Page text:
Additionally, the program is constantly being updated. Recently, it gained the ability to sort by prescribed medications.

“That was a really good update,” said Allen. “The caveat is we don’t know if people actually took the medications, but we can see what’s prescribed after certain treatments.”

Adam Tatro, M.S., R.N.

Adam Tatro, M.S., R.N.

Though many researchers use it to interface with eRecord, the program’s capabilities go beyond that. Christine Annis, senior health project coordinator in the Department of Neurology, is her department’s coordinator for national research studies that come through NeuroNEXT, a network for early phase neuroscience clinical trials, and uses i2b2 to pull data from Flowcast and HBOC.

By querying the various databases, Annis can respond to NeuroNEXT feasibility questionnaires in a short period of time. Site feasibility responses inform the Network as to whether there are sufficient number of specific types of patients available within the Network.

“We are asked how many people have been seen in the last year at the University of Rochester who will meet the proposals criteria, and how many of those seen we think could will enroll in the proposal if it were funded,” said Annis. “I primarily use i2b2 for those two questions.”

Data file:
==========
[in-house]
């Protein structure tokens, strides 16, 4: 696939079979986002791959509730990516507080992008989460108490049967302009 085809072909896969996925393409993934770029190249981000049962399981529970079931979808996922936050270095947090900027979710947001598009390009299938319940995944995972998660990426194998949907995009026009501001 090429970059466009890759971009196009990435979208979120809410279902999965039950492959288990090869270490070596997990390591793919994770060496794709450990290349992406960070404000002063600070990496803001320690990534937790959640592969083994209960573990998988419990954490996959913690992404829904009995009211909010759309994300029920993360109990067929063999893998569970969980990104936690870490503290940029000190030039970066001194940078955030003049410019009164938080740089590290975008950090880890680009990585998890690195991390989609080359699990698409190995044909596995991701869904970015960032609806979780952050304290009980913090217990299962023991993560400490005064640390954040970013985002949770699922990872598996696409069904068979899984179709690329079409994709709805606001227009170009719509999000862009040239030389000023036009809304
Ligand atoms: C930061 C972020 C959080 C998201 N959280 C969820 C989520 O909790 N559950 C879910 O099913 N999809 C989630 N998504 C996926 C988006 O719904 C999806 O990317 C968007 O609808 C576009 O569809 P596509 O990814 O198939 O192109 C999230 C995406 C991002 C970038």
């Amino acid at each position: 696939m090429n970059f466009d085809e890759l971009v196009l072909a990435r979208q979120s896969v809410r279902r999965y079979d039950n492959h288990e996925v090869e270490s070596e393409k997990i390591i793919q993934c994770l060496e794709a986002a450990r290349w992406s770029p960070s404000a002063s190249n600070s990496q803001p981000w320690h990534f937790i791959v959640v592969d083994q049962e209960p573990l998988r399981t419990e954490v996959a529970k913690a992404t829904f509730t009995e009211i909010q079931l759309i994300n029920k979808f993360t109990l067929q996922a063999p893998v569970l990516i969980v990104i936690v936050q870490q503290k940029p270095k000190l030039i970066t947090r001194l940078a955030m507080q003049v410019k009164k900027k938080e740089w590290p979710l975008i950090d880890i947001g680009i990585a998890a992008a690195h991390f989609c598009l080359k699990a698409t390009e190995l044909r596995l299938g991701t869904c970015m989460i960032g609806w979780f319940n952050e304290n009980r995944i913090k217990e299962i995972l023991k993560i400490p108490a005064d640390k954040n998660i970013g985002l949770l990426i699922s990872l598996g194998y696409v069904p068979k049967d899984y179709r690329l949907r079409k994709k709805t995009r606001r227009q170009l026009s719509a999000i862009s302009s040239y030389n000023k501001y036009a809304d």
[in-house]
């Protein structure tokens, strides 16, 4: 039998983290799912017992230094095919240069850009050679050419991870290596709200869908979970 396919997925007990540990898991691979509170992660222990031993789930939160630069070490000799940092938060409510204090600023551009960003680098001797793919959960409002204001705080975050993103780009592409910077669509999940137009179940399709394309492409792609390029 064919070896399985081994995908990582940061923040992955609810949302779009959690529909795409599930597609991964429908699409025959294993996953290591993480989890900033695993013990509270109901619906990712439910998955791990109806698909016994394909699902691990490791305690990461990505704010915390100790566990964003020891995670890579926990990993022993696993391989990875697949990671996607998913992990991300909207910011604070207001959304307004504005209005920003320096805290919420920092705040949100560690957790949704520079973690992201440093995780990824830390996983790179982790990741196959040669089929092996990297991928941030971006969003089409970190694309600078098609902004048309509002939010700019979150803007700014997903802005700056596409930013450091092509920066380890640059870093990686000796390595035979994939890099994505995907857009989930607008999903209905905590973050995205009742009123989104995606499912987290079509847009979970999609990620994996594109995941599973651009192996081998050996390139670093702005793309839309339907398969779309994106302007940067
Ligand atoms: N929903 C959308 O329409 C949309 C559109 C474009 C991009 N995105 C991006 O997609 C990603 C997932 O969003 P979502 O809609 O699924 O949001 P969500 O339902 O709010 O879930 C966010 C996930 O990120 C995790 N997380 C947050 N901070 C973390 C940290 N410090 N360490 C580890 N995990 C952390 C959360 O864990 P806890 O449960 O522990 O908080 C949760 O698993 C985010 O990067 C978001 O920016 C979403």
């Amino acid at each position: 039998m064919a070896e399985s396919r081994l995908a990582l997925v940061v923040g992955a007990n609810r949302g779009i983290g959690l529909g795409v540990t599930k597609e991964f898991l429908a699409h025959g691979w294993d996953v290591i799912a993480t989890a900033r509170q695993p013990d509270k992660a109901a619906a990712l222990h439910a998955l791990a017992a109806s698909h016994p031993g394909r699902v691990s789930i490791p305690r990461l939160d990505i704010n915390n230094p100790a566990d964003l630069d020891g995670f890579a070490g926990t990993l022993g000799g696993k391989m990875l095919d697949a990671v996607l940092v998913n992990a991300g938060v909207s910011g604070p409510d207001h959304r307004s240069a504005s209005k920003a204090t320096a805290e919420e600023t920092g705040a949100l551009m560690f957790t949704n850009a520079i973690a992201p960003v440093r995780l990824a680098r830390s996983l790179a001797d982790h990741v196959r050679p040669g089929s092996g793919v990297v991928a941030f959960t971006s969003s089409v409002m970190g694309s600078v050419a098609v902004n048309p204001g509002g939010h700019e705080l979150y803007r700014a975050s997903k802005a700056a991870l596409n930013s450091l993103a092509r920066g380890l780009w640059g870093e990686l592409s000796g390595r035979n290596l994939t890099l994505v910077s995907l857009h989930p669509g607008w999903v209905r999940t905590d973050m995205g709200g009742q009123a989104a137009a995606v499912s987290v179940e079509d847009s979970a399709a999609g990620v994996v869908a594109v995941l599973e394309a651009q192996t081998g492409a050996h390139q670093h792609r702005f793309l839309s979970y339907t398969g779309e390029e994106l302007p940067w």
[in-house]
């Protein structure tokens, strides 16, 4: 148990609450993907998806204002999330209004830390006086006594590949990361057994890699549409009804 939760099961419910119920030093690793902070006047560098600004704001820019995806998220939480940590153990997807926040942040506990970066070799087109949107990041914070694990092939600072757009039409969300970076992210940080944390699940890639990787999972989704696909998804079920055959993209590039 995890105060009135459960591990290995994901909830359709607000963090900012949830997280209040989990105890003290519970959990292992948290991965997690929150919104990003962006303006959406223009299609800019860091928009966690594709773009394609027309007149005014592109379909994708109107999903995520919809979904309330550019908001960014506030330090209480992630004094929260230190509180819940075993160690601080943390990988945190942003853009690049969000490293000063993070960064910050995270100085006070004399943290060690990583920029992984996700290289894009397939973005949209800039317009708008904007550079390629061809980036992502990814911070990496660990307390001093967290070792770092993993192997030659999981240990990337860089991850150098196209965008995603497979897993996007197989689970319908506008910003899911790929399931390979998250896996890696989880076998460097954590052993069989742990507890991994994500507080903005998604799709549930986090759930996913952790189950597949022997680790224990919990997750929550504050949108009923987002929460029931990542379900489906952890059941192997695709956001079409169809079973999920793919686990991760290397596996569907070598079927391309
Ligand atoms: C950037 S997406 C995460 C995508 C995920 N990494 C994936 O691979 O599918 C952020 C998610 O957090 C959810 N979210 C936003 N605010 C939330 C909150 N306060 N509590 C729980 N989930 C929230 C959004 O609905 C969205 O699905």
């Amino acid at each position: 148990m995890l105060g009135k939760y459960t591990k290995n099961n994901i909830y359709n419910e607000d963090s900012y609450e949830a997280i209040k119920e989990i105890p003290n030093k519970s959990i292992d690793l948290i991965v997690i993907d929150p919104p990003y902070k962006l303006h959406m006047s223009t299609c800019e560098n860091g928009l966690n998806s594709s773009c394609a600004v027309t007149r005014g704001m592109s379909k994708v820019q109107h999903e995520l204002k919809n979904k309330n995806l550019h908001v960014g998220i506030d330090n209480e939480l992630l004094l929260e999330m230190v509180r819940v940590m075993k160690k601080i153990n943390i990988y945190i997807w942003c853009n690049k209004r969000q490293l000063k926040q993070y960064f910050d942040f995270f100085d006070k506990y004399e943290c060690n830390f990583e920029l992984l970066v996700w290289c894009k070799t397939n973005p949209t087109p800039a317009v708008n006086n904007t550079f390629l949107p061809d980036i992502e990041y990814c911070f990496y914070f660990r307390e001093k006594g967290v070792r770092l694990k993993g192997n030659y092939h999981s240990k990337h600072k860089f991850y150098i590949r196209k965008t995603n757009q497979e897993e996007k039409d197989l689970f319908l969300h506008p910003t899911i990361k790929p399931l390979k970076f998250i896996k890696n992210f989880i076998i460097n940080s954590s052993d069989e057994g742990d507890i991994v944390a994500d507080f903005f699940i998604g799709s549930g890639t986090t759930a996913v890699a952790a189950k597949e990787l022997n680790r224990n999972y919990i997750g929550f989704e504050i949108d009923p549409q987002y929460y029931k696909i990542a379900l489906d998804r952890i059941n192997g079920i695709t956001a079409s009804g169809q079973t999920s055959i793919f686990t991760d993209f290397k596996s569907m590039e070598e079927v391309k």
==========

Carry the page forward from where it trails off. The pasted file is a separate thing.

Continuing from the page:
Annis has used i2b2 to track down data for 45 different NeuroNEXT proposals, totaling more than 1,000 different queries. By being able to run the queries on her own she does not have to ask other departments to take time out or their busy schedule to run a query on their patient databases.

“i2b2 has saved me so much time,” she said.

For more information on i2b2, contact Adam Tatro at Adam_Tatro@URMC.Rochester.edu.

Note: Thanks to Sean Dobbin, who posted the original version of this story on December 11, 2014.

Director’s Update — May 2015

Every month, the CTSI Stories Blog will post excerpts from ongoing conversations with the institute’s co-directors.

Below, Nana Bennett discusses how the CTSI has enhanced the role of its Strategic Leadership Group (SLG).NanaBennett